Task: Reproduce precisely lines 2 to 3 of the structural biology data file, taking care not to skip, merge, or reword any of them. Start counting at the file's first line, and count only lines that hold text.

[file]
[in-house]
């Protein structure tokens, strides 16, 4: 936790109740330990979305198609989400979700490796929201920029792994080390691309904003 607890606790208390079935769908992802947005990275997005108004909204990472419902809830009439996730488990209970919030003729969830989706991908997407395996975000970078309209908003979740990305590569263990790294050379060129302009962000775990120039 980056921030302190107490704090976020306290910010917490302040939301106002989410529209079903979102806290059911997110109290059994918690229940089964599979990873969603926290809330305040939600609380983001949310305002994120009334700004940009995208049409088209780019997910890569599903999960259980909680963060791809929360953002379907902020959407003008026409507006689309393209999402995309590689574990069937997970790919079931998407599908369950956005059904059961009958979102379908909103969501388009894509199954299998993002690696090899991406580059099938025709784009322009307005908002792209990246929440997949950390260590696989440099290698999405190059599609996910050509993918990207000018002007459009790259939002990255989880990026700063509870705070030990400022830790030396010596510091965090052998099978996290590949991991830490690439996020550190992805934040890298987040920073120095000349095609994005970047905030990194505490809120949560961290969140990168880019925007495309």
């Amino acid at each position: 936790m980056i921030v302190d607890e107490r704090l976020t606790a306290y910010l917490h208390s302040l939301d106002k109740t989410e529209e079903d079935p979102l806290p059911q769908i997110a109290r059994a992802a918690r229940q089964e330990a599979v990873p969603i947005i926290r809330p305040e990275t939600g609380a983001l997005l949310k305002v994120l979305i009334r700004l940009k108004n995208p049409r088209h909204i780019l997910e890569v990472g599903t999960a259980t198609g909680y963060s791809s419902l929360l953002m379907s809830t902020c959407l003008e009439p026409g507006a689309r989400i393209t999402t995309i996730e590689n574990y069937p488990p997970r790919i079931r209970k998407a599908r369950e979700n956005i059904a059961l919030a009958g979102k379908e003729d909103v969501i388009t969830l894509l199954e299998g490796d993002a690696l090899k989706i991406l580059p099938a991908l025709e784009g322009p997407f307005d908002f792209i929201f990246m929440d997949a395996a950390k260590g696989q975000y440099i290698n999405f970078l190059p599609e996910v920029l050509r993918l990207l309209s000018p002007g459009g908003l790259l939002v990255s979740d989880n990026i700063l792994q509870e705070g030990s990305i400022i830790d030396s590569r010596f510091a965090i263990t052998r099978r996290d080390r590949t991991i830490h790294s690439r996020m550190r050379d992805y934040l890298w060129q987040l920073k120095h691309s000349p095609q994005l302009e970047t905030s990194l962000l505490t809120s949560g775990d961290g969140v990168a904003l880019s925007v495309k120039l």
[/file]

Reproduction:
């Protein structure tokens, strides 16, 4: 936790109740330990979305198609989400979700490796929201920029792994080390691309904003 607890606790208390079935769908992802947005990275997005108004909204990472419902809830009439996730488990209970919030003729969830989706991908997407395996975000970078309209908003979740990305590569263990790294050379060129302009962000775990120039 980056921030302190107490704090976020306290910010917490302040939301106002989410529209079903979102806290059911997110109290059994918690229940089964599979990873969603926290809330305040939600609380983001949310305002994120009334700004940009995208049409088209780019997910890569599903999960259980909680963060791809929360953002379907902020959407003008026409507006689309393209999402995309590689574990069937997970790919079931998407599908369950956005059904059961009958979102379908909103969501388009894509199954299998993002690696090899991406580059099938025709784009322009307005908002792209990246929440997949950390260590696989440099290698999405190059599609996910050509993918990207000018002007459009790259939002990255989880990026700063509870705070030990400022830790030396010596510091965090052998099978996290590949991991830490690439996020550190992805934040890298987040920073120095000349095609994005970047905030990194505490809120949560961290969140990168880019925007495309």
């Amino acid at each position: 936790m980056i921030v302190d607890e107490r704090l976020t606790a306290y910010l917490h208390s302040l939301d106002k109740t989410e529209e079903d079935p979102l806290p059911q769908i997110a109290r059994a992802a918690r229940q089964e330990a599979v990873p969603i947005i926290r809330p305040e990275t939600g609380a983001l997005l949310k305002v994120l979305i009334r700004l940009k108004n995208p049409r088209h909204i780019l997910e890569v990472g599903t999960a259980t198609g909680y963060s791809s419902l929360l953002m379907s809830t902020c959407l003008e009439p026409g507006a689309r989400i393209t999402t995309i996730e590689n574990y069937p488990p997970r790919i079931r209970k998407a599908r369950e979700n956005i059904a059961l919030a009958g979102k379908e003729d909103v969501i388009t969830l894509l199954e299998g490796d993002a690696l090899k989706i991406l580059p099938a991908l025709e784009g322009p997407f307005d908002f792209i929201f990246m929440d997949a395996a950390k260590g696989q975000y440099i290698n999405f970078l190059p599609e996910v920029l050509r993918l990207l309209s000018p002007g459009g908003l790259l939002v990255s979740d989880n990026i700063l792994q509870e705070g030990s990305i400022i830790d030396s590569r010596f510091a965090i263990t052998r099978r996290d080390r590949t991991i830490h790294s690439r996020m550190r050379d992805y934040l890298w060129q987040l920073k120095h691309s000349p095609q994005l302009e970047t905030s990194l962000l505490t809120s949560g775990d961290g969140v990168a904003l880019s925007v495309k120039l």